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U.S. Advised Not to Keep Afghan Bases

Russia urged the United States on Friday not to establish "long-term" military bases in Afghanistan, suggesting that even discussing such deployments could undermine peacemaking efforts and anger neighbors.

The Russian Foreign Ministry used a commentary on what it said were media reports about U.S.-Afghan talks on the potential deployment of long-term bases to register its opposition.

"This information makes one think and raises questions," the ministry said in a statement. "Why will U.S. military bases be needed if the terrorist threat in … Afghanistan is ended?"

"Will Kabul be able to combine negotiations on a long-term American military presence with the reconciliation process? How will Afghanistan's neighbors view the deployment of a foreign country's military bases near their territory?"

The remarks came amid efforts by Russia to increase its clout in Afghanistan, where Moscow fought a disastrous Cold War conflict that contributed to the Soviet Union's 1991 collapse.

U.S. President Barack Obama has pledged to begin drawing down U.S. troops this year, with the goal of passing lead security responsibility to Afghans by the end of 2014. But Washington has said the U.S. role in Afghanistan will continue past 2014.

Defense Secretary Robert Gates said Thursday that he would favor joint facilities in Afghanistan for training and counterterrorism operations.

Russia has helped the United States and NATO fight the Taliban-led insurgency by providing supply routes and weapons for Afghan forces, but has ruled out sending its own troops there and stresses that the campaign must not last forever.

The Kremlin has made clear that it wants the United States out of an airbase in the Central Asian ex-Soviet republic of Kyrgyzstan once the mission is accomplished in Afghanistan.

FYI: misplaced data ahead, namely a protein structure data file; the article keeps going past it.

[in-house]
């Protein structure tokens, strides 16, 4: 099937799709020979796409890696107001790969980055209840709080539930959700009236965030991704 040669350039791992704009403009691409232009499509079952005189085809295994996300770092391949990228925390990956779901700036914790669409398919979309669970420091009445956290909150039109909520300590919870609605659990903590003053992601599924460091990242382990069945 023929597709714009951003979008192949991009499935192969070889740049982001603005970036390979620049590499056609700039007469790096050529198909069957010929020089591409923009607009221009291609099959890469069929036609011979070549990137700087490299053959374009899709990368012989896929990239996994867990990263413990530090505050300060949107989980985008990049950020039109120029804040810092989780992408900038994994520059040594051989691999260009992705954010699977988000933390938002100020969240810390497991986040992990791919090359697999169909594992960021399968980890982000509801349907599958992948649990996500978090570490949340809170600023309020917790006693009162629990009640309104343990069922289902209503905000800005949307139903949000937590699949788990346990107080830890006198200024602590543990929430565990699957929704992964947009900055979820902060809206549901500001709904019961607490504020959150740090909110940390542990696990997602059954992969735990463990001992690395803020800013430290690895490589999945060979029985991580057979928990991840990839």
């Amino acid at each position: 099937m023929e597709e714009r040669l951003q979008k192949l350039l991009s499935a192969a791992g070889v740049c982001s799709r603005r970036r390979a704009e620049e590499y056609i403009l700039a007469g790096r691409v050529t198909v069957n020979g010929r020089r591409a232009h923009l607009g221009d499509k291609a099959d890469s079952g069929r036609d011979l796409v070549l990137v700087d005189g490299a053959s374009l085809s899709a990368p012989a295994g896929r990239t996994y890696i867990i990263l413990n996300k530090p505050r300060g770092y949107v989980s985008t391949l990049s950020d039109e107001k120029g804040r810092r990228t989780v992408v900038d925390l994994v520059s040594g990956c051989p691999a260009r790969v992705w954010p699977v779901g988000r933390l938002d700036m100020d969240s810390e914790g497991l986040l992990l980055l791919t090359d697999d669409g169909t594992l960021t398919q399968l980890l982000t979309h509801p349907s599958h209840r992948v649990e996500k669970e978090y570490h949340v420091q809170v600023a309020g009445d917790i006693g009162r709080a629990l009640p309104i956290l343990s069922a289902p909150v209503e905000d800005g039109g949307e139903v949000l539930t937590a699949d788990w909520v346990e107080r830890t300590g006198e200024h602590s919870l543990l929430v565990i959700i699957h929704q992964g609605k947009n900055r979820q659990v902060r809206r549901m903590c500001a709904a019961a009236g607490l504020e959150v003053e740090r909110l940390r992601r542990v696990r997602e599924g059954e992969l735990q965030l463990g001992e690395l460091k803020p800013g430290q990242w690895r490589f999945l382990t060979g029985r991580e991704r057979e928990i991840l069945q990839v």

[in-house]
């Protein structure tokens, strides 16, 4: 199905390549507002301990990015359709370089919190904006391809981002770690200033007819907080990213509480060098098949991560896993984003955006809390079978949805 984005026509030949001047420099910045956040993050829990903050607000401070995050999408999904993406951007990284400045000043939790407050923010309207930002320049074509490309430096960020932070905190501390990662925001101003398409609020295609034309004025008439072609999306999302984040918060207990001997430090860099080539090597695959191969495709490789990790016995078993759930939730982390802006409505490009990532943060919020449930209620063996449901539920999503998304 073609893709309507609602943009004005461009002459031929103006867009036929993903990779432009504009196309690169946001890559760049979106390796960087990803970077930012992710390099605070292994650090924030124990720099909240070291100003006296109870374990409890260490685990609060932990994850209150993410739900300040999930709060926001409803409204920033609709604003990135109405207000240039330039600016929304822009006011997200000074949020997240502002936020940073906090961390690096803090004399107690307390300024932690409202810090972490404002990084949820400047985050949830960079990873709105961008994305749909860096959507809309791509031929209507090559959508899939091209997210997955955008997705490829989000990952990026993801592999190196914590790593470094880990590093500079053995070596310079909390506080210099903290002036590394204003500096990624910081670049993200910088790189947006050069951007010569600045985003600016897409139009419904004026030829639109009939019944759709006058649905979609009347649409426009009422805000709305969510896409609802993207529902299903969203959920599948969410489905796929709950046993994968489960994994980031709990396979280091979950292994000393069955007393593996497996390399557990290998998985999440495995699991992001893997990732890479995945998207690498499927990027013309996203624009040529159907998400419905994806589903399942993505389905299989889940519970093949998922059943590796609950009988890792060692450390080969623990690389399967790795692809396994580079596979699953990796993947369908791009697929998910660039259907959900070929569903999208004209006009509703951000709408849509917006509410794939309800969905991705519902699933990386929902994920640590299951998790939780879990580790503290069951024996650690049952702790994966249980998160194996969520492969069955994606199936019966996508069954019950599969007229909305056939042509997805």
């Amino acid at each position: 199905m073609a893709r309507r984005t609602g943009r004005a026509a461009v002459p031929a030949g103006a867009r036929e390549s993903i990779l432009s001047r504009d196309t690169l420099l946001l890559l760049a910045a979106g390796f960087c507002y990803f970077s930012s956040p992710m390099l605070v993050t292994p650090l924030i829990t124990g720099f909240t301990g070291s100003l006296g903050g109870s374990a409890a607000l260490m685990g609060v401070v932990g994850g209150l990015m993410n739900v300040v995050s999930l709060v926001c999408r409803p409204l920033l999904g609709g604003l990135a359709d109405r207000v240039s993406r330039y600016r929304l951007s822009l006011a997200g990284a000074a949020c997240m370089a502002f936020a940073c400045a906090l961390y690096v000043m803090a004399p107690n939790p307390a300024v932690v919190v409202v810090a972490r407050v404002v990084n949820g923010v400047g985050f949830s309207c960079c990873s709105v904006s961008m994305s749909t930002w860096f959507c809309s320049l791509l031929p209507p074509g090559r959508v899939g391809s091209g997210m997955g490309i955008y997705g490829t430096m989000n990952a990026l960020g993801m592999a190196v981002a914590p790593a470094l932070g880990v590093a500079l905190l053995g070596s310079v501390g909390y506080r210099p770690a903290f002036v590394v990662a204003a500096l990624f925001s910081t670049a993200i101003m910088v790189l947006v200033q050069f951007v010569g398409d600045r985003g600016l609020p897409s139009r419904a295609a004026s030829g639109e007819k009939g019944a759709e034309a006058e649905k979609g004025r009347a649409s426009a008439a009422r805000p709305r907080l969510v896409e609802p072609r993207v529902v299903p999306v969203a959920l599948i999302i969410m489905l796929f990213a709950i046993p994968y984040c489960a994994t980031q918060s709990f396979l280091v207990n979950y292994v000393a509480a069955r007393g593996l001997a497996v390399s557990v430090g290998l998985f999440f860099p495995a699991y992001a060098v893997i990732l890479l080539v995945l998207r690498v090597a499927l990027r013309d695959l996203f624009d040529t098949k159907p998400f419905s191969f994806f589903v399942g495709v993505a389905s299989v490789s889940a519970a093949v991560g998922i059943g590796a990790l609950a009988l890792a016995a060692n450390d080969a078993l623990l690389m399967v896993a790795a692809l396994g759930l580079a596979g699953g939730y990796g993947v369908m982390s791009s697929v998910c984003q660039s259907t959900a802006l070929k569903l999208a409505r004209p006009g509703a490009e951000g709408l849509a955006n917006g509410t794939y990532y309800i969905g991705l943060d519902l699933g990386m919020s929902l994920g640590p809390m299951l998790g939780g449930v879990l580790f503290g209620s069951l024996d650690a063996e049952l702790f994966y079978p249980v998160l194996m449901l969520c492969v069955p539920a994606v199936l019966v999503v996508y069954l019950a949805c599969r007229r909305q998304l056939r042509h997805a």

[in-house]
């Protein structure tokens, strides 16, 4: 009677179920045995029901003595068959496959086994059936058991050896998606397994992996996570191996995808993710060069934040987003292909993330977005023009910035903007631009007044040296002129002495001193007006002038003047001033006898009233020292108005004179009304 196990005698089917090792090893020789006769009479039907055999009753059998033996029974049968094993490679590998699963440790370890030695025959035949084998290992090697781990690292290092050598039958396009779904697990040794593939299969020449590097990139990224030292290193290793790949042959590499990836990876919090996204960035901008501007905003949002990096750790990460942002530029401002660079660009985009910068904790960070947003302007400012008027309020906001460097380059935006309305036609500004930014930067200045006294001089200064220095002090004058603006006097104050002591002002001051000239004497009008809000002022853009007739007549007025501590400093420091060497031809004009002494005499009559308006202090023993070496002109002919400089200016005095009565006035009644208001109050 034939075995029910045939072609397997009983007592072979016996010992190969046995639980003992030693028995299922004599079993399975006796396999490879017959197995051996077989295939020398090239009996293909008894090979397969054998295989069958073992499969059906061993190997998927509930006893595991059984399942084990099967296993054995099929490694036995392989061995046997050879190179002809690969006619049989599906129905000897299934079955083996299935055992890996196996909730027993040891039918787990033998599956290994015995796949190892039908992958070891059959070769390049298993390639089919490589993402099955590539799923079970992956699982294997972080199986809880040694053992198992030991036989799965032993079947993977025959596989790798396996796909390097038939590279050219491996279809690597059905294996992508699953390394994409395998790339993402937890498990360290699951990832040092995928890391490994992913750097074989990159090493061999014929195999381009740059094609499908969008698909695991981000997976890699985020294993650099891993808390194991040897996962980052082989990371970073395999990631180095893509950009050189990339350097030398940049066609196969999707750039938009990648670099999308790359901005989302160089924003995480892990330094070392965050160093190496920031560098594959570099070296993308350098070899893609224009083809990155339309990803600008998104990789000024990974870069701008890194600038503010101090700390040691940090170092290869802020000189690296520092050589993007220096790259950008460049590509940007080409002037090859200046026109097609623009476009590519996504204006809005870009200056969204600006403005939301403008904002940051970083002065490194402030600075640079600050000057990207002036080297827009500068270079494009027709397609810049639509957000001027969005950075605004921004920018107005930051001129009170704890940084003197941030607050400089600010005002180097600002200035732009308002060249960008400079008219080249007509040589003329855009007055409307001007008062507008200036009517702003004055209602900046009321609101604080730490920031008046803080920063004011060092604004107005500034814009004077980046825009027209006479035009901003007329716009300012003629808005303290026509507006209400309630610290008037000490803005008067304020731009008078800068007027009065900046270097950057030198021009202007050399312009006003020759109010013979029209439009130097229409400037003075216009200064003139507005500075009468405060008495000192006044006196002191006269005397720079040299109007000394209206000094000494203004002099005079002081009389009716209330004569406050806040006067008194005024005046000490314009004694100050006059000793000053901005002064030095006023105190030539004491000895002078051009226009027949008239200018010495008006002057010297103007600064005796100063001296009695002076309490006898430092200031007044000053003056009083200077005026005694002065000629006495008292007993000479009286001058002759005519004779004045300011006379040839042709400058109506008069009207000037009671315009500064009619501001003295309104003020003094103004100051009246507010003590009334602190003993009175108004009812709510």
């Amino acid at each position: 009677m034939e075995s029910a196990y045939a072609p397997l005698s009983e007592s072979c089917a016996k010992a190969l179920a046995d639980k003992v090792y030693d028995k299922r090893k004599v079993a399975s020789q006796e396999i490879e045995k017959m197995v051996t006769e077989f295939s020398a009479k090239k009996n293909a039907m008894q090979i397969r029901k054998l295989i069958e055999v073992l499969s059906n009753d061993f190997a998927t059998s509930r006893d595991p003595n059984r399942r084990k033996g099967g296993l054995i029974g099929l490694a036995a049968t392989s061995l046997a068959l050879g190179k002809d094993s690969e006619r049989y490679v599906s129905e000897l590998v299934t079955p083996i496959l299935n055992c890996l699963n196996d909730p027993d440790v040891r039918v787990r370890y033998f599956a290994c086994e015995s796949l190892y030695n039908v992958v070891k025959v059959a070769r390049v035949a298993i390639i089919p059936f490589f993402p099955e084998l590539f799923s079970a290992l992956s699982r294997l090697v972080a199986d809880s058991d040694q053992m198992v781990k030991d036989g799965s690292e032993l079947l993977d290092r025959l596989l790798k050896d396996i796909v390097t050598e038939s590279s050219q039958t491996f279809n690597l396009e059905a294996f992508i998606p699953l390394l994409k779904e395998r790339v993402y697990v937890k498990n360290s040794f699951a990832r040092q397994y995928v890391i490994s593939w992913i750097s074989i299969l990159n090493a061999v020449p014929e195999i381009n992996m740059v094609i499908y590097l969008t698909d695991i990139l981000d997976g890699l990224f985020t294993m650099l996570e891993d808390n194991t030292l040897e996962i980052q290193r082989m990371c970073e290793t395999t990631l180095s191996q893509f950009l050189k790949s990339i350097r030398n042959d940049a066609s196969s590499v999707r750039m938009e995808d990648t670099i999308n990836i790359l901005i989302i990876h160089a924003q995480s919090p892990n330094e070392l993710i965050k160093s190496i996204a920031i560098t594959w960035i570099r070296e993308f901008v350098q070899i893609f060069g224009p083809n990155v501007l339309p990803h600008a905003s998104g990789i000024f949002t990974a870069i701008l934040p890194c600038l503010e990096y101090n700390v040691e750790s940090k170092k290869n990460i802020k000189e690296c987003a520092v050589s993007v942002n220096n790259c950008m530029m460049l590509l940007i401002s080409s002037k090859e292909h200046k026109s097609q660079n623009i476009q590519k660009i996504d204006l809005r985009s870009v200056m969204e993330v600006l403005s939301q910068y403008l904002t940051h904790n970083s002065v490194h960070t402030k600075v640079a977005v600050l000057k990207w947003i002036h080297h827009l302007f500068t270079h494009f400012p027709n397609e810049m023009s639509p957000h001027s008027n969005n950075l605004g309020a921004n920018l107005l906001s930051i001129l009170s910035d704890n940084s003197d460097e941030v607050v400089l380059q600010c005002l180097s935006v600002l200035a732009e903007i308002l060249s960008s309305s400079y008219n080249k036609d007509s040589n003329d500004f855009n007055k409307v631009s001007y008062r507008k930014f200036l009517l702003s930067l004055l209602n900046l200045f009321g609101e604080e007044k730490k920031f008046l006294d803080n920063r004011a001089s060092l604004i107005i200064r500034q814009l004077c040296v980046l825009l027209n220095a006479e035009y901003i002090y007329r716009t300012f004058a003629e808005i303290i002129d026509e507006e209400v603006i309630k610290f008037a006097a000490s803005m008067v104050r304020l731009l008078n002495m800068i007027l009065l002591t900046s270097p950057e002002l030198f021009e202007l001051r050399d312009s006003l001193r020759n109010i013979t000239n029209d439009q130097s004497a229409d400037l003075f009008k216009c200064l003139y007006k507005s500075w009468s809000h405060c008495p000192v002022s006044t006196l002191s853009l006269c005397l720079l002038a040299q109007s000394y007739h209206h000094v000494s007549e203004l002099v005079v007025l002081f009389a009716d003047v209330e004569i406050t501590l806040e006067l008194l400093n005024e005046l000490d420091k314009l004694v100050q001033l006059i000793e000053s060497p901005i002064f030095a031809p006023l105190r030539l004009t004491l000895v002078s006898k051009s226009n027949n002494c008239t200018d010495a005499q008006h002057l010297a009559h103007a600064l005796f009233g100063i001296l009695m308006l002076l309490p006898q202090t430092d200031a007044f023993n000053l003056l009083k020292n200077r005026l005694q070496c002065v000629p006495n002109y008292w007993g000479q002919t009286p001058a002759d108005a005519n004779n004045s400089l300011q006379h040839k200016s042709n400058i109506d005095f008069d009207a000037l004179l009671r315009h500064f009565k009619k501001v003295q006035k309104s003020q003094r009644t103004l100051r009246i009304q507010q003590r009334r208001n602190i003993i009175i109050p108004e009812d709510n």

The Soviet Union lost some 15,000 soldiers in its decade-long 1980s war with mujahedin fighters after invading to bolster Afghan communist allies. About 1 million Afghans died.

Russian President Dmitry Medvedev has hosted Afghan President Hamid Karzai twice in the past six months. Russia wants to bolster its role in Afghanistan's economy.

The possibility of the United States retaining long-term bases in Afghanistan could only be addressed once peace has been achieved and must take into account the country's neighbors, Karzai told a news conference Saturday.

"Some American officials have suggested that the U.S. government wants permanent bases in Afghanistan in the framework of enduring and strategic ties between the two countries," he said

"I have heard about Russian concern. We are not living in an island in which its surroundings are empty. We live in a restive region with major neighbors," Karzai said.

Karzai suggested any decision about long-term U.S. military bases would have to be discussed by parliament or a loya jirga, or traditional gathering of elders.

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